Mapping The Virtual Team Ecosystem


It’s been calculated 1.3 billion people work remotely today. That’s about 17% of the world’s total population of 7+bn people. By 2020, it’s projected that one-third or more of the world’s labor force will work remotely. In the USA alone there will likely be about 100m remote workers. Virtual teaming is being used in practically every sector. As John Chambers, Cisco’s Executive Chairman, states: Globally linked virtual teams will transform every government and company in the world. Any of our peers who don’t do it won’t survive”.

As the use of virtual teaming continues growing globally, there’s been corresponding growth in related activities spanning research, education, training, consulting, and business management. This involves networks, organizations, academic institutions, companies, and individual professionals. This also includes a growing body of related knowledge and practice (such as applied research, books, training programs, etc). The following roughly maps out this emergent ecosystem.

mapping the virual team ecosystem


There’s some overlap of meaning between key terms used to discuss the shift to virtual work. –

  • Remote Work: “Work completed in an environment other than the employer workplace.”
  • Mobile Work: “Someone who ​works in more than one ​place or ​travels as ​part of their ​job”
  • Telework: “A work arrangement in which employees do not commute to a central place of work”
  • Remote Team: “Teams that work outside the traditional office that may be separated by time or space and work through electronically linking into the organization.”
  • Virtual Team: “Also known as a geographically dispersed team, distributed team, or remote team [1]…is a group of individuals who work across time, space and organizational boundaries with links strengthened by webs of  communication technology”

Generally, the above terms are used interchangeably. However, at least one virtual team expert, Wayne Turmel, thinks there’s a definite difference between a ‘remote team’ and a ‘virtual team’ ( For Turmel, ‘remote’ team members generally work for the same organization and report to one direct manager, whereas, ‘virtual’ team members generally report to different managers and come from different groups. Whatever you call it, it’s the new norm.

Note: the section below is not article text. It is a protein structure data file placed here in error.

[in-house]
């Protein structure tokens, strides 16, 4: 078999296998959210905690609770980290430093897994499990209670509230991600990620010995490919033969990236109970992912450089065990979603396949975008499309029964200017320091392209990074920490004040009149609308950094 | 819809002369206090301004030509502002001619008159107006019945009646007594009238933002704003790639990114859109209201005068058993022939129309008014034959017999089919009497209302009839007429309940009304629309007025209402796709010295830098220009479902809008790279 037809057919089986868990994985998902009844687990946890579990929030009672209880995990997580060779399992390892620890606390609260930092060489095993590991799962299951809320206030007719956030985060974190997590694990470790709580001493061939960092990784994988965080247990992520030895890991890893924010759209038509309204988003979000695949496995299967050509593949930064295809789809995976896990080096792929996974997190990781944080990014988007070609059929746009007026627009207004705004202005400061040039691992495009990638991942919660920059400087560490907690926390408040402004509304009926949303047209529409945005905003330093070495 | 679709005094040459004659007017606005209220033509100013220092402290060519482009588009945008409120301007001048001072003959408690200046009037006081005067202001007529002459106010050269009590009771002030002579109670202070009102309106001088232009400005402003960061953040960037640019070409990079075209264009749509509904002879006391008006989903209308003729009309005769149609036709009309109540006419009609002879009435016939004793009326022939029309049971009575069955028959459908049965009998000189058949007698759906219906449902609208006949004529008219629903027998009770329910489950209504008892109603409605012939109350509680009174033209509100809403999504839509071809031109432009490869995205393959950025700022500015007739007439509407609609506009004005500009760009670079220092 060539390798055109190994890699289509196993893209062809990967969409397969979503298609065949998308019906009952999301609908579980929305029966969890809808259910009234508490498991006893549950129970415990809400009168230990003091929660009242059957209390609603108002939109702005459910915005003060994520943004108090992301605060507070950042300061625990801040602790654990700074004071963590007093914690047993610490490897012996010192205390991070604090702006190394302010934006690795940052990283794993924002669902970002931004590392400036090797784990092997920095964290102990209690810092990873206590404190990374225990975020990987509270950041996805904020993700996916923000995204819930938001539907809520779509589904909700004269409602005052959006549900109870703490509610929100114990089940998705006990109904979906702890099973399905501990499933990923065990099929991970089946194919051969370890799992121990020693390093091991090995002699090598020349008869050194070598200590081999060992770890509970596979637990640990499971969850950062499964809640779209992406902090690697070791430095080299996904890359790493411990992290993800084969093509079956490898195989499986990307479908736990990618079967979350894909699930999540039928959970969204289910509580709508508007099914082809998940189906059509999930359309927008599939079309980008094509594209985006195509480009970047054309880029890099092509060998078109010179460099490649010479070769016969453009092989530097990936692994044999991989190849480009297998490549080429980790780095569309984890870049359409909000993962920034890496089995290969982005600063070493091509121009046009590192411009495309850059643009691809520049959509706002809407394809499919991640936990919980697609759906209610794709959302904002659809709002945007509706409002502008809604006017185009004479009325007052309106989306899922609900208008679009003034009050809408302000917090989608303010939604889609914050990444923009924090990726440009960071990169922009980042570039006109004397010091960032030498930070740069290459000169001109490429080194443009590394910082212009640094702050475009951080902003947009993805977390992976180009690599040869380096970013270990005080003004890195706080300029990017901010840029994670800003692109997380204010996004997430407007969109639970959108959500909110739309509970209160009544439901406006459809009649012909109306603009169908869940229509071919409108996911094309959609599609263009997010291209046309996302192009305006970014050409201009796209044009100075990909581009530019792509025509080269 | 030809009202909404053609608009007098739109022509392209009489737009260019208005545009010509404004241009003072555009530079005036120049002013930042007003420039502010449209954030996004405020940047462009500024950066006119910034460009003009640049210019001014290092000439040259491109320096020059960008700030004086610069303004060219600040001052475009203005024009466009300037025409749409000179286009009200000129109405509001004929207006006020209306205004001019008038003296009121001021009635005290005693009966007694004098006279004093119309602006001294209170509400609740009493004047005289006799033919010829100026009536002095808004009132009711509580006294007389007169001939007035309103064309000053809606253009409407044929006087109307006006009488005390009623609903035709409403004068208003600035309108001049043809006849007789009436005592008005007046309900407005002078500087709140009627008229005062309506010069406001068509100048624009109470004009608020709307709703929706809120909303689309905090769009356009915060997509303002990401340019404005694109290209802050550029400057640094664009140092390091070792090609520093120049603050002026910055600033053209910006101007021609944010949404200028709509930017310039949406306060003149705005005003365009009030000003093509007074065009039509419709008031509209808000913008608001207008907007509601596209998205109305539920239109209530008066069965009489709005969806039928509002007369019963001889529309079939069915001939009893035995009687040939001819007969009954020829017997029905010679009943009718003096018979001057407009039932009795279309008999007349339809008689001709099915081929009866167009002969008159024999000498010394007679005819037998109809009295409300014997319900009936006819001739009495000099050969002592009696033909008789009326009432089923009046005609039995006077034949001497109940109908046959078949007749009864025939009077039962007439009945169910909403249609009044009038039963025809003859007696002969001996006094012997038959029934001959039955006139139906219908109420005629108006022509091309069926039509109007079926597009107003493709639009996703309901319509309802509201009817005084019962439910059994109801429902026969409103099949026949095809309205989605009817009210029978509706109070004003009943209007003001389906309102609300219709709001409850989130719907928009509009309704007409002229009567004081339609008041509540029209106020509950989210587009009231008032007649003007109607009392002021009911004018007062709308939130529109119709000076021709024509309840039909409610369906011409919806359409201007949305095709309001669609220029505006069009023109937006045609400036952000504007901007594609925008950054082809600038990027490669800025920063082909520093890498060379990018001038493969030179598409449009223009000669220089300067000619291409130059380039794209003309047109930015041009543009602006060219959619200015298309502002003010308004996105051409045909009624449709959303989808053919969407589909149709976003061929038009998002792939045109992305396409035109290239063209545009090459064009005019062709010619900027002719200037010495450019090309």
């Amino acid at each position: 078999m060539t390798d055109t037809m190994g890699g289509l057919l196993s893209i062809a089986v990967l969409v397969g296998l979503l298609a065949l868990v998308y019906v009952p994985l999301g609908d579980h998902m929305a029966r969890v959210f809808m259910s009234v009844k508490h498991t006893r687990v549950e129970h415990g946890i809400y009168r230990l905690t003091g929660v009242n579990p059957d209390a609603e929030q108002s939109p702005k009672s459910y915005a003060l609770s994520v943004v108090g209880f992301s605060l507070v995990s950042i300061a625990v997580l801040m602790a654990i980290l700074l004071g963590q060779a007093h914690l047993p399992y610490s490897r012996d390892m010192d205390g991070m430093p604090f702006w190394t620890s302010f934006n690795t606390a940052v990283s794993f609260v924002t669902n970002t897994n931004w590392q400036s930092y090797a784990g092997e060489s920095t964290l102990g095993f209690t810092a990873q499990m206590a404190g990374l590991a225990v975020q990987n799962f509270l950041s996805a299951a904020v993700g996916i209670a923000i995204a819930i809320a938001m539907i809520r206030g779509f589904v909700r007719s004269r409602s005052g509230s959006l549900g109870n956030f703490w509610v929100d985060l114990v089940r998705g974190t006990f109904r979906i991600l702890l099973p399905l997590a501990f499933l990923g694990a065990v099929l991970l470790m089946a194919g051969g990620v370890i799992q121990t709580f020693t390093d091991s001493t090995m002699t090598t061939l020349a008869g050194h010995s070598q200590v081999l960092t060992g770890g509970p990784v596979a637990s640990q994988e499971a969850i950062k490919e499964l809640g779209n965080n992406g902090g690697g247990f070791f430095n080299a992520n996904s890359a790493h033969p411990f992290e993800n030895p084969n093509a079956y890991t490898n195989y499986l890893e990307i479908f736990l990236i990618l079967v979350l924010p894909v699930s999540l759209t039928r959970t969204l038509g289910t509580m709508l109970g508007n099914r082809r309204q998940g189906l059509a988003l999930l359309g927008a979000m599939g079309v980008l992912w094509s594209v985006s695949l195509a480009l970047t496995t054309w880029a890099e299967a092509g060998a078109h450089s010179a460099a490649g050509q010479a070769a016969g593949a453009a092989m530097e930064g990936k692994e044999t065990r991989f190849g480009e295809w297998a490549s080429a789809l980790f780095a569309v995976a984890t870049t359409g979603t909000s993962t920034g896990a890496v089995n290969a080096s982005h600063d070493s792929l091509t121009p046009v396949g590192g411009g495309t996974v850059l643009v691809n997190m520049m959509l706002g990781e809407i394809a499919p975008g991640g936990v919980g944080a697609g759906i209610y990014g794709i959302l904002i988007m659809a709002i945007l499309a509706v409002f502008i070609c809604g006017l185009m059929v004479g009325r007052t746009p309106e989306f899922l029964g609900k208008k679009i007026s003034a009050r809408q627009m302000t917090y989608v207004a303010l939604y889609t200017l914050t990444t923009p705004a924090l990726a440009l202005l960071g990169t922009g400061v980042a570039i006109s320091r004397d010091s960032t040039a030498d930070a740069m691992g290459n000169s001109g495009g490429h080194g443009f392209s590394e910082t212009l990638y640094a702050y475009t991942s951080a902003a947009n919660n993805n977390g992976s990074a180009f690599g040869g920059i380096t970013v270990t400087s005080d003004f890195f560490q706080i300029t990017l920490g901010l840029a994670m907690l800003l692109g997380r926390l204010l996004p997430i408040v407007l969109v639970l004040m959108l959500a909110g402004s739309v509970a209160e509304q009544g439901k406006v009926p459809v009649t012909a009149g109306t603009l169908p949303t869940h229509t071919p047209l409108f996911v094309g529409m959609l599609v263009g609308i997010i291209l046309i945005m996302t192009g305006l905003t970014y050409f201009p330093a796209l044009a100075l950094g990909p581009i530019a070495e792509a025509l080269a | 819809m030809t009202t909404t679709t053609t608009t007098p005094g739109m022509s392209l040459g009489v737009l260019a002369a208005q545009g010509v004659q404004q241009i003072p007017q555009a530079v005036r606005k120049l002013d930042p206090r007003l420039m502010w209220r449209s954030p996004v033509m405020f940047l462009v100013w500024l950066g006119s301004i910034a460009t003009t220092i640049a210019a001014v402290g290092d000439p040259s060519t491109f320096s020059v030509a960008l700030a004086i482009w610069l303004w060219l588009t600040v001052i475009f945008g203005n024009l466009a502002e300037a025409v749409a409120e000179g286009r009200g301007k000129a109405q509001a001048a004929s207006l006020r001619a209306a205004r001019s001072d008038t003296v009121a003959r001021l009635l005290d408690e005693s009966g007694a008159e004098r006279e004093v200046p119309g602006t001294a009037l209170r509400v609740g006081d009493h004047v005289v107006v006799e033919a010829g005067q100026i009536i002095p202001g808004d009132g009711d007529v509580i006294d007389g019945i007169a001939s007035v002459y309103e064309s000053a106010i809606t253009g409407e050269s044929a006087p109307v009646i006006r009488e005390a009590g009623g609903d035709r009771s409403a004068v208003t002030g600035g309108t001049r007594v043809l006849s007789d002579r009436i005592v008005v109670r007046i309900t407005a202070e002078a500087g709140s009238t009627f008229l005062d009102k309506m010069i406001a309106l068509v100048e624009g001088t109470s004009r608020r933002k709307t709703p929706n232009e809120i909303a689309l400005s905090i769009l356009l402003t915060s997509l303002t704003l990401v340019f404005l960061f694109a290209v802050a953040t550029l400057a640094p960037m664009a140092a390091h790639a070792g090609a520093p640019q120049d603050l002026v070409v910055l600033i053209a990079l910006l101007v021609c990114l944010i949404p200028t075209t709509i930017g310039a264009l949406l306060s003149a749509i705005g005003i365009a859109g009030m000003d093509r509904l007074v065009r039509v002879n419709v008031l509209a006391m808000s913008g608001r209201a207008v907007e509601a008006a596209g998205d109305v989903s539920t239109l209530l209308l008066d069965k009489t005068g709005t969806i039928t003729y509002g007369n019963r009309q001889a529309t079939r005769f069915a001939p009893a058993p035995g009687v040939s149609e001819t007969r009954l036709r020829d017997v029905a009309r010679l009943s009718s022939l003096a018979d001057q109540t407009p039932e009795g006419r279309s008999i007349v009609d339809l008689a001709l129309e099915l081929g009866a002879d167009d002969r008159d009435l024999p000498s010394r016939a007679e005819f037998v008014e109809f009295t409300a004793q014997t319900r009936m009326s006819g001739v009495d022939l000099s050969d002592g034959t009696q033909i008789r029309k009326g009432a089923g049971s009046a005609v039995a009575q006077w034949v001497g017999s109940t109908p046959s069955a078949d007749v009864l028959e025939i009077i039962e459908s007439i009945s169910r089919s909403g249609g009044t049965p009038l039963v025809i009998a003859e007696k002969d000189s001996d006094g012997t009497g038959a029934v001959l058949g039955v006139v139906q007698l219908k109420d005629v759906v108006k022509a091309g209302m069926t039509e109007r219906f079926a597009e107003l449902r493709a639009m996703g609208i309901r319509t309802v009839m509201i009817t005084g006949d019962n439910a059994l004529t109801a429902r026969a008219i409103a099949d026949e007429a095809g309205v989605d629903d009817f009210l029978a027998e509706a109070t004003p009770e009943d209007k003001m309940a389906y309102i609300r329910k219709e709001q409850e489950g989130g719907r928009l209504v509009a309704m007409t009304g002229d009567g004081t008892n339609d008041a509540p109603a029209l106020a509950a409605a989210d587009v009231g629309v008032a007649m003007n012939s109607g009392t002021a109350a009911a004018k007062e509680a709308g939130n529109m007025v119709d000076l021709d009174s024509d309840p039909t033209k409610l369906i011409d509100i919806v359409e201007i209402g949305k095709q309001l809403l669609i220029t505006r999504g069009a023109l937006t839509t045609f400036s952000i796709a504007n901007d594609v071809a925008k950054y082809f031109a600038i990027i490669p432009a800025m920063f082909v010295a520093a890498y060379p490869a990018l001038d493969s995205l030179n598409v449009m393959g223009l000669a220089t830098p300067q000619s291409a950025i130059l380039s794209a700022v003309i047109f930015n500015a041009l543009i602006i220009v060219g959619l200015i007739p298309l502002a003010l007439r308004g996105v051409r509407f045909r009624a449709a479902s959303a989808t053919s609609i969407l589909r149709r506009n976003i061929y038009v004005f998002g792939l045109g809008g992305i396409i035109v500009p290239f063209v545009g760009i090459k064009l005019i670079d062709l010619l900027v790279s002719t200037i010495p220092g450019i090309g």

Like its natural counterpart, the virtual team ecosystem has myriad interrelated, interactive constituents and parts. This includes networks, organizations, academic institutions, companies, and individual professionals along with the totality of the related growing body of knowledge and practice (such as books, training programs, research findings, etc). Again, like its natural counterpart, this ecosystem lives and grows through a continuous exchange of evolutionary energy, knowledge, praxis, and adaptation.

  • Thought Leaders: The Harvard Business Review calls Keith Ferrazzi a ‘thought leader’ in its introduction to the author’s “Getting Virtual Teams Right” ( Keith is “is an American author and the founder and CEO of Ferrazzi Greenlight, a research institute and strategic consulting firm. He has written and lectured extensively on virtual team dynamics” ( Dr. Jill Nemiro is also a pioneering thought leader in this field. She teaches at California State Polytechnic University, Pomona and in the Human Resources Design Masters’ Program at Claremont Graduate University. Dr. Nemiro has written and spoken extensively about creativity and virtual teams. Her “The Handbook of High-Performance Virtual Teams: A Toolkit for Collaborating Across Boundaries: Creativity in Virtual Teams (2008)” is a modern classic in the field. Jessica Lipnack is another pioneering thought leader. She is co-founder of a repository of knowledge about virtual team dynamics. She is also co-author of “Virtual Teams: Reaching Across Space, Time and Organizations With Technology” first published in 1997.
  • Networks: There are thousands, if not tens of thousands, of professionals involved with virtual teaming in some way as participants, trainers, consultants, facilitators, coaches, managers, researchers, educators, designers, etc. Diverse as they may be, many professionals have started forming specialized online networks and groups such as:
    • Virtual Facilitation: “A subgroup of Professional Facilitators Network. This subgroup of the Professional Facilitators Network is sharing knowledge and experiences about Virtual Facilitation.”1300 members.
    • Virtual Work Employers and Employees: “Telecommuting, Telework, Virtual Work, Remote Work, whichever term you are using, this group will discuss and share best practices around work from home and distributed workforces. The group is for member companies and individuals who understand and embrace the value of Virtual environments.” 1262 members.
    • The Virtual Project Manager Network: “A network of virtual project management professionals who lead and manage virtual teams. Members of this group include Project Managers, Program Managers, Directors, PMO Leaders, Project Consultants, Project Management Bloggers, and Authors.” 393 members.
  • Academic Institutions: There are also a growing number of academic institutions involved in teaching, training, and researching about virtual team dynamics. For example –